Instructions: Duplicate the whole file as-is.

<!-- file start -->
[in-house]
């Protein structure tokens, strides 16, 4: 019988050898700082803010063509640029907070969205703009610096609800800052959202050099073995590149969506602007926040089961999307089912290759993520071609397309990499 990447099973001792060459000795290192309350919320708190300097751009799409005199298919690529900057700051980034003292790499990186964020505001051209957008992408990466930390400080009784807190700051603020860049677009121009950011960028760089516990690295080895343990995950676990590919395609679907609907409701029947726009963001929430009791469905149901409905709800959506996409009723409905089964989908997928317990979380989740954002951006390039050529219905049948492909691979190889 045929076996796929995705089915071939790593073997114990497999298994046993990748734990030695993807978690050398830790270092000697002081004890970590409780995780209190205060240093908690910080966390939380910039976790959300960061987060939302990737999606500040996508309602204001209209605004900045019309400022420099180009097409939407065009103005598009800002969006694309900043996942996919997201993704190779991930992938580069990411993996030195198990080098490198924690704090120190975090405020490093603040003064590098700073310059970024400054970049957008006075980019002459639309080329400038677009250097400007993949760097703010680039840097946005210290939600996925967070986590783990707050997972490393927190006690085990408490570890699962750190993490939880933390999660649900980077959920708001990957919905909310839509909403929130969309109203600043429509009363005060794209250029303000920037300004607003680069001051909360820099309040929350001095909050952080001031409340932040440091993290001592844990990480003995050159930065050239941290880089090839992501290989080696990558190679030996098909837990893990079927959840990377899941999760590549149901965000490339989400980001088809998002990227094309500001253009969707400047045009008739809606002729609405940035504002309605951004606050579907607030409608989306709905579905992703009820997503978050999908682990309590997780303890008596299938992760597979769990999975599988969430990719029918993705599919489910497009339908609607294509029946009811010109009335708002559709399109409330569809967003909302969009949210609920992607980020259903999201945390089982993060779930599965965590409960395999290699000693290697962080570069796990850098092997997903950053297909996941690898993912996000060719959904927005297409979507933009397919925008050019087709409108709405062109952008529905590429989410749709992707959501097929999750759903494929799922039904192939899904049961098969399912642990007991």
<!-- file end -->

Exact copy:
[in-house]
């Protein structure tokens, strides 16, 4: 019988050898700082803010063509640029907070969205703009610096609800800052959202050099073995590149969506602007926040089961999307089912290759993520071609397309990499 990447099973001792060459000795290192309350919320708190300097751009799409005199298919690529900057700051980034003292790499990186964020505001051209957008992408990466930390400080009784807190700051603020860049677009121009950011960028760089516990690295080895343990995950676990590919395609679907609907409701029947726009963001929430009791469905149901409905709800959506996409009723409905089964989908997928317990979380989740954002951006390039050529219905049948492909691979190889 045929076996796929995705089915071939790593073997114990497999298994046993990748734990030695993807978690050398830790270092000697002081004890970590409780995780209190205060240093908690910080966390939380910039976790959300960061987060939302990737999606500040996508309602204001209209605004900045019309400022420099180009097409939407065009103005598009800002969006694309900043996942996919997201993704190779991930992938580069990411993996030195198990080098490198924690704090120190975090405020490093603040003064590098700073310059970024400054970049957008006075980019002459639309080329400038677009250097400007993949760097703010680039840097946005210290939600996925967070986590783990707050997972490393927190006690085990408490570890699962750190993490939880933390999660649900980077959920708001990957919905909310839509909403929130969309109203600043429509009363005060794209250029303000920037300004607003680069001051909360820099309040929350001095909050952080001031409340932040440091993290001592844990990480003995050159930065050239941290880089090839992501290989080696990558190679030996098909837990893990079927959840990377899941999760590549149901965000490339989400980001088809998002990227094309500001253009969707400047045009008739809606002729609405940035504002309605951004606050579907607030409608989306709905579905992703009820997503978050999908682990309590997780303890008596299938992760597979769990999975599988969430990719029918993705599919489910497009339908609607294509029946009811010109009335708002559709399109409330569809967003909302969009949210609920992607980020259903999201945390089982993060779930599965965590409960395999290699000693290697962080570069796990850098092997997903950053297909996941690898993912996000060719959904927005297409979507933009397919925008050019087709409108709405062109952008529905590429989410749709992707959501097929999750759903494929799922039904192939899904049961098969399912642990007991």